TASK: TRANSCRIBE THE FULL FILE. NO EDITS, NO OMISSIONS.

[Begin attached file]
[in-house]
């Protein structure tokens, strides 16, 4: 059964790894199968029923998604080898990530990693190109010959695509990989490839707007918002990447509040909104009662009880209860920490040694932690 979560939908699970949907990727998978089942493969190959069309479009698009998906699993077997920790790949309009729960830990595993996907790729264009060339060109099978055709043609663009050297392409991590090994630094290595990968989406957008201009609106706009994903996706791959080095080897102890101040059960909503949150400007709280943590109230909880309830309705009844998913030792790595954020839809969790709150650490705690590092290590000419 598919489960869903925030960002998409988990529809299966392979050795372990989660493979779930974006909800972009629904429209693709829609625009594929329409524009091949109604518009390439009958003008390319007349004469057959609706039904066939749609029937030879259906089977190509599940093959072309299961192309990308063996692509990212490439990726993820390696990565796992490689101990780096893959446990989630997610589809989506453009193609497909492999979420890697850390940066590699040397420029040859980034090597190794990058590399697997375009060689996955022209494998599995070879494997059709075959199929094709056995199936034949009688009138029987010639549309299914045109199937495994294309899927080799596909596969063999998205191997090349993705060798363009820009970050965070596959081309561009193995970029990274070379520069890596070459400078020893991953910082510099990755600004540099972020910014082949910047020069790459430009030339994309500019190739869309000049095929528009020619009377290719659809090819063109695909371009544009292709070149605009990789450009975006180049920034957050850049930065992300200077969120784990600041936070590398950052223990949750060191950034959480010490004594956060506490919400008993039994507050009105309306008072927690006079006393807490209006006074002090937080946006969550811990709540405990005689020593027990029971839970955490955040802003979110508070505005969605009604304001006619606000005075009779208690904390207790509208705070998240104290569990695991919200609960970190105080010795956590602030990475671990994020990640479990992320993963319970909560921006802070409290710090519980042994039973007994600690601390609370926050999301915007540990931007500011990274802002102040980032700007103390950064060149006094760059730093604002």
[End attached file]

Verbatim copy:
[in-house]
């Protein structure tokens, strides 16, 4: 059964790894199968029923998604080898990530990693190109010959695509990989490839707007918002990447509040909104009662009880209860920490040694932690 979560939908699970949907990727998978089942493969190959069309479009698009998906699993077997920790790949309009729960830990595993996907790729264009060339060109099978055709043609663009050297392409991590090994630094290595990968989406957008201009609106706009994903996706791959080095080897102890101040059960909503949150400007709280943590109230909880309830309705009844998913030792790595954020839809969790709150650490705690590092290590000419 598919489960869903925030960002998409988990529809299966392979050795372990989660493979779930974006909800972009629904429209693709829609625009594929329409524009091949109604518009390439009958003008390319007349004469057959609706039904066939749609029937030879259906089977190509599940093959072309299961192309990308063996692509990212490439990726993820390696990565796992490689101990780096893959446990989630997610589809989506453009193609497909492999979420890697850390940066590699040397420029040859980034090597190794990058590399697997375009060689996955022209494998599995070879494997059709075959199929094709056995199936034949009688009138029987010639549309299914045109199937495994294309899927080799596909596969063999998205191997090349993705060798363009820009970050965070596959081309561009193995970029990274070379520069890596070459400078020893991953910082510099990755600004540099972020910014082949910047020069790459430009030339994309500019190739869309000049095929528009020619009377290719659809090819063109695909371009544009292709070149605009990789450009975006180049920034957050850049930065992300200077969120784990600041936070590398950052223990949750060191950034959480010490004594956060506490919400008993039994507050009105309306008072927690006079006393807490209006006074002090937080946006969550811990709540405990005689020593027990029971839970955490955040802003979110508070505005969605009604304001006619606000005075009779208690904390207790509208705070998240104290569990695991919200609960970190105080010795956590602030990475671990994020990640479990992320993963319970909560921006802070409290710090519980042994039973007994600690601390609370926050999301915007540990931007500011990274802002102040980032700007103390950064060149006094760059730093604002």